Figure 4.  Crossplot of U-EF vs. Mo-EF for water mass restriction (modified from Algeo and Tribovillard, 2009).

  • The positive carbonate isotope excursion observed in the Late Ordovician rocks around the world (Kump et al., 1999) and Sr isotope increasing during the Early Silurian (Gouldey et al., 2010) have been implied that the weathering of silicate rocks is elevated during this period. High level of CO2 concentration in the atmosphere (Kump et al., 1999) and a mass of fresh silicates exposed through the uplifts of orogeny (e.g., Taconic orogeny) or volcano eruption (Huff et al., 2010; Jagoutz et al., 2016; Swanson-Hysell and MacDonald, 2017) were considered the main reasons of the high weathering during the period of Late Ordovician to Early Silurian. The Cathaysia Plate continuously moving close and squeezing to Yangtze Plate from southeast to northwest during Late Ordovician (Ashgillian Stage) to Early Silurian (Rhuddanian Stage), where zones were uplifted, i.e., Qianzhong and Yichang uplifts, which resulted in the sedimentary hiatus of Wufeng to Longmaxi strata in Qianzhong and Yichang areas (Li et al., 1997; Chen et al., 2001). Therefore, the regional tectonic movements in the Yangtze Plate during Late Ordovician to Early Silurian probably also had some impact on the enhancement of weathering. The high weathering of silicates should have caused a plenty of detrital fragments eroded and flux into the sea.

    The Linxiang Formation (LXF) recorded the first global regression event, and the shelly limestone of KB was the product of the second global regression during the period of Late Ordovician–Early Silurian (Su et al., 2009, 1999). Therefore, there are at least two cycles of eustatic change during the time of Late Ordovician–Early Silurian. This would have significant influences on the detrital fractions flux into the sea.

  • Elements Al, Th and Sc primarily come from the terrigenous constituents (e.g., clay minerals) in the shales, thus, these elements are useful indicators for terrigenous input (Tribovillard et al., 2006). The concentrations of Al, Th and Sc of the samples from SH, QL and TB sections display variable patterns from bottom to top (Fig. S3). In the LPWF, the relative high concentrations of Al, Th and Sc were probably due to low sea level status and strong silicate weathering. In the MPWF in all three sections, a decreasing trend of Al, Th and Sc concentrations, reflecting on the one hand the sea level rise diminished detrital fractions flux into the study sites, but on the other the weathering weakened because of the temperature drop along with the decline of CO2 concentrations. Sporadically high values in SH and TB sections might be caused by the deposition of turbidite or volcanic ashes. At the top part of Wufeng Formation of SH and QL sections, increasing trends of Al, Th and Sc concentrations would be related to boost terrestrial sediments influx because of the sea level drop. The Late Ordovician glaciation caused the sea-level to drop to a maximum of 100 m (Isozaki and Servais, 2018). Accompanied by the sea-level decline, the detrital fractions could reach from the SH Section to the QL Section, but the TB Section is located in a further location and seemingly not affected by the detrital influx. However, the concentrations of Al, Th and Sc in the UPWF from the TB Section shows a zigzag variation pattern, which probably reflect the influence of frequent volcanic eruptions. Previous studies have found up to 25 bentonite layers in the Wufeng and Longmaxi formations, and the majority of the bentonite layers distributed in the UPWF (Wu et al., 2018; Su et al., 2009). The variation patterns of the UPWF of the SH and QL sections are relative smoother than those of the TB Section, which would likely be related to the dilution of continental clastic sediments influx.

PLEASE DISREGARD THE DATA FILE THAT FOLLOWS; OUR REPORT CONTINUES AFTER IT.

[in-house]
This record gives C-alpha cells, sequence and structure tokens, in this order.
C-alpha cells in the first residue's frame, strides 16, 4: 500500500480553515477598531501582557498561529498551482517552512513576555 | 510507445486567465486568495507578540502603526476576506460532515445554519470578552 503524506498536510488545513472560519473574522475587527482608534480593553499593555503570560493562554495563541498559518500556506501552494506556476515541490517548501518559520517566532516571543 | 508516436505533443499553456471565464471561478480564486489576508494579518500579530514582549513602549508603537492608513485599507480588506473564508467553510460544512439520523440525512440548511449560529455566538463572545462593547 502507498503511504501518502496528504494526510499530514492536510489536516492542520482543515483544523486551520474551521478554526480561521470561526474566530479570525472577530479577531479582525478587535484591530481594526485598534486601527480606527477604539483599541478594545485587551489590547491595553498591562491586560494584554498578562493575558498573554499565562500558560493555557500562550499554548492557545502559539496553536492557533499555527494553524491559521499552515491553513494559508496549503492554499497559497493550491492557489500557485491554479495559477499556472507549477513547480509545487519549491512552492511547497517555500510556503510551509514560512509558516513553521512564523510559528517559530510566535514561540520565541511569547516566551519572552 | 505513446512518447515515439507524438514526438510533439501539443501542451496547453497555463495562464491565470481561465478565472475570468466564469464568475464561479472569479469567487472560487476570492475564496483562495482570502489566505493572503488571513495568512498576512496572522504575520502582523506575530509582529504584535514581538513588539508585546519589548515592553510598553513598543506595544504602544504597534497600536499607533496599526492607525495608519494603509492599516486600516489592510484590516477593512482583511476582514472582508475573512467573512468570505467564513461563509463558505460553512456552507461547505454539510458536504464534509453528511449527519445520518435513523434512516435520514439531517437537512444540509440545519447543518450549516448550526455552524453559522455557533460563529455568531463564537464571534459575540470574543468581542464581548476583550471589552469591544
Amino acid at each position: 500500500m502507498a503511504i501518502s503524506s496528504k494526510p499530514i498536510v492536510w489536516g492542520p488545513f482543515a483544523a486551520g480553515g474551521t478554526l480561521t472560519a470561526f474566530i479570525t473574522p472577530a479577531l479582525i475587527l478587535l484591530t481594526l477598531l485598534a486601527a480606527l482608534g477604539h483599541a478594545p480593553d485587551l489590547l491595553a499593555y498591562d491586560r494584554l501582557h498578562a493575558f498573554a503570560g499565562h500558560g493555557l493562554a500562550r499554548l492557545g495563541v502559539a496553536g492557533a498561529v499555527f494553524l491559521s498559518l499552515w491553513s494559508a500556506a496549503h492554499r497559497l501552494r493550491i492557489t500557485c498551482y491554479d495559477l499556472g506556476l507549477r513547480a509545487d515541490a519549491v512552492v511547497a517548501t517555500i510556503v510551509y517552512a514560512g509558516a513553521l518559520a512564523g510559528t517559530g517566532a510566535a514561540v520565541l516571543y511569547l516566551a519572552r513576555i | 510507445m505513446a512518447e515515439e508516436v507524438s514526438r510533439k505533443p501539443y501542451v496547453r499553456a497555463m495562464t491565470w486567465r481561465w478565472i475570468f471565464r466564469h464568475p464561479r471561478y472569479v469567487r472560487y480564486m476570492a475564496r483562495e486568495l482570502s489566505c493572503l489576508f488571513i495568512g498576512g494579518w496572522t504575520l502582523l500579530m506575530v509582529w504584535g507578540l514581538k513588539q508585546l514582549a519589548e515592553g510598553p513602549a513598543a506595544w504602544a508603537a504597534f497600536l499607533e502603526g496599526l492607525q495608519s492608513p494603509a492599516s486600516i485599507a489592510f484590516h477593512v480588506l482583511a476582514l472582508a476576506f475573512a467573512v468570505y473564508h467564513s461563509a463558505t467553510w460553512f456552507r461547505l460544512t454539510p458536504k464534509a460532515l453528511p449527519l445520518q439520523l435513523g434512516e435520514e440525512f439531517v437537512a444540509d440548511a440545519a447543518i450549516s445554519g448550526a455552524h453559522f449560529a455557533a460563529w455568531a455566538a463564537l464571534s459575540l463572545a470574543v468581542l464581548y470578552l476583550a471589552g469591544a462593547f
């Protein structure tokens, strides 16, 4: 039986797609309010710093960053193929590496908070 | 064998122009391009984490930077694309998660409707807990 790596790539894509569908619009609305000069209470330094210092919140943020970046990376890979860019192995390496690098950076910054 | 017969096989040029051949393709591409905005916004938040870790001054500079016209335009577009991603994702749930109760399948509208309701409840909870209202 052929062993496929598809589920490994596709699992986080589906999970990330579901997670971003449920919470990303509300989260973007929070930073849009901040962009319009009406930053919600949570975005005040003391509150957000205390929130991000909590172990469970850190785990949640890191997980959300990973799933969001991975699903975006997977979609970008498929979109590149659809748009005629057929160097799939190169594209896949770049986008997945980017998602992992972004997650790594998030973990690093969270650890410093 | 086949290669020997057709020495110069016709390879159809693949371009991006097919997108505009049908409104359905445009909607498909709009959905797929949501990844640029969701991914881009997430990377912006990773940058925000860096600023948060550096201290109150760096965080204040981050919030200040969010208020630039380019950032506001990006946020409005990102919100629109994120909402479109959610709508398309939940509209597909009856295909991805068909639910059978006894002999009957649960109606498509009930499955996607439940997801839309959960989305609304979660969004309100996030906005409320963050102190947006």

The uppermost strata of Late Ordovician are the Kuanyinchiao Bed (KB) which recorded the sea-level maximum drop because of the glaciation expansion, and developed shelly limestone in the SH, QL and TB sections. During the deposition of KB, the temperature become relative cold and most of the land was covered by ice, which caused weak weathering and less terrestrial fractions transported into the sea. The chemical index of alteration (CIA) drop to the lowest points during the period of KB deposition (Zou et al., 2018a), and the concentrations of Al, Th and Sc in all three sections display a fall back pattern, which support low terrestrial sediments influx as a result of global cooling.

  • The Late Ordovician glaciation lasted approximately 1 Ma and quickly ended up at the beginning of Early Silurian (Finnegan et al., 2011; Brenchley et al., 1994). As the ice retreated while temperatures warmed, more land was uncovered and could be weathered. Therefore, at the early stage of the Longmaxi Formation deposition (lower graptolite zone: M. persculptus), there were more detrital fractions weathered and transported into the sea. The concentrations of Al, Th and Sc from the bottom of Longmaxi Formation in the SH, QL and TB sections record these processes by the increase of detrital fraction flux (Fig. S3). There are peak values of Al, Th and Sc, reflecting an addition of terrestrial fraction influx. Meanwhile, two fall back values in the SH (located at 11.1 m) and QL (located at 8.9 m) sections may be caused by the dilution of carbonate rock fractions, and the increase of CaO (wt.%) values of these two samples support this deduction. Although the silicates weathering recovered from the Hirnantian global cooling, the concentrations of Al, Th and Sc from LPLF still demonstrate relative low values, this was probably due to the rapid sea-level rising at the same time offset the eroded detrital sediments transported to the study sites. Occasionally high values of Al, Th and Sc in this part may be caused by the deposition of turbidite or volcanic ash. Then the concentrations of Al, Th and Sc of the samples from UPLF of the three sections are increasing again, this may be due to the deposition locations become shallow and more terrestrial fractions can be transported there. The variations of Al, Th and Sc from the Wufeng Formation to the KB and the Longmaxi Formation reflect that the detrital influx was primary controlled by the silicates weathering and relative sea-level eustacy.